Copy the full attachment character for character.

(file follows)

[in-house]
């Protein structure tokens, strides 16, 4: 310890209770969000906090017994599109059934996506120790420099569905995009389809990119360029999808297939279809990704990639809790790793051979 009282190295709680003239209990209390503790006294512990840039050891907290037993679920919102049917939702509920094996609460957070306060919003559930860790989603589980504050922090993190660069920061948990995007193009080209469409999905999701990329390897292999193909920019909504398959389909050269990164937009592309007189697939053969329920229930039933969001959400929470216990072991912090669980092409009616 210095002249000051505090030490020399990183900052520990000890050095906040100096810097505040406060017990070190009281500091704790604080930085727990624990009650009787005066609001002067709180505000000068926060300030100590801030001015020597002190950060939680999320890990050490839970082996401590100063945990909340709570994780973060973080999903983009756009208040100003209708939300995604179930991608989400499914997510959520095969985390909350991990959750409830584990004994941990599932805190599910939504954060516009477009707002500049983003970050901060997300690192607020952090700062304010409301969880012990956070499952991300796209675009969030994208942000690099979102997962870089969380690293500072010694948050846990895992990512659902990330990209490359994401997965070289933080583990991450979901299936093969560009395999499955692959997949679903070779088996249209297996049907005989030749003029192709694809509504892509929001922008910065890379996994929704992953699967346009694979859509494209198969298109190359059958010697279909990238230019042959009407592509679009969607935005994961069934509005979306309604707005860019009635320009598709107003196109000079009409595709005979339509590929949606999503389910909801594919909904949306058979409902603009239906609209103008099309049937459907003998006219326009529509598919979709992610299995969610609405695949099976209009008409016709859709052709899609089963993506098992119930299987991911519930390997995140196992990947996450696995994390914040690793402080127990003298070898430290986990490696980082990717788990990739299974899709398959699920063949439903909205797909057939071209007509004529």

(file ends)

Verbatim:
[in-house]
């Protein structure tokens, strides 16, 4: 310890209770969000906090017994599109059934996506120790420099569905995009389809990119360029999808297939279809990704990639809790790793051979 009282190295709680003239209990209390503790006294512990840039050891907290037993679920919102049917939702509920094996609460957070306060919003559930860790989603589980504050922090993190660069920061948990995007193009080209469409999905999701990329390897292999193909920019909504398959389909050269990164937009592309007189697939053969329920229930039933969001959400929470216990072991912090669980092409009616 210095002249000051505090030490020399990183900052520990000890050095906040100096810097505040406060017990070190009281500091704790604080930085727990624990009650009787005066609001002067709180505000000068926060300030100590801030001015020597002190950060939680999320890990050490839970082996401590100063945990909340709570994780973060973080999903983009756009208040100003209708939300995604179930991608989400499914997510959520095969985390909350991990959750409830584990004994941990599932805190599910939504954060516009477009707002500049983003970050901060997300690192607020952090700062304010409301969880012990956070499952991300796209675009969030994208942000690099979102997962870089969380690293500072010694948050846990895992990512659902990330990209490359994401997965070289933080583990991450979901299936093969560009395999499955692959997949679903070779088996249209297996049907005989030749003029192709694809509504892509929001922008910065890379996994929704992953699967346009694979859509494209198969298109190359059958010697279909990238230019042959009407592509679009969607935005994961069934509005979306309604707005860019009635320009598709107003196109000079009409595709005979339509590929949606999503389910909801594919909904949306058979409902603009239906609209103008099309049937459907003998006219326009529509598919979709992610299995969610609405695949099976209009008409016709859709052709899609089963993506098992119930299987991911519930390997995140196992990947996450696995994390914040690793402080127990003298070898430290986990490696980082990717788990990739299974899709398959699920063949439903909205797909057939071209007509004529």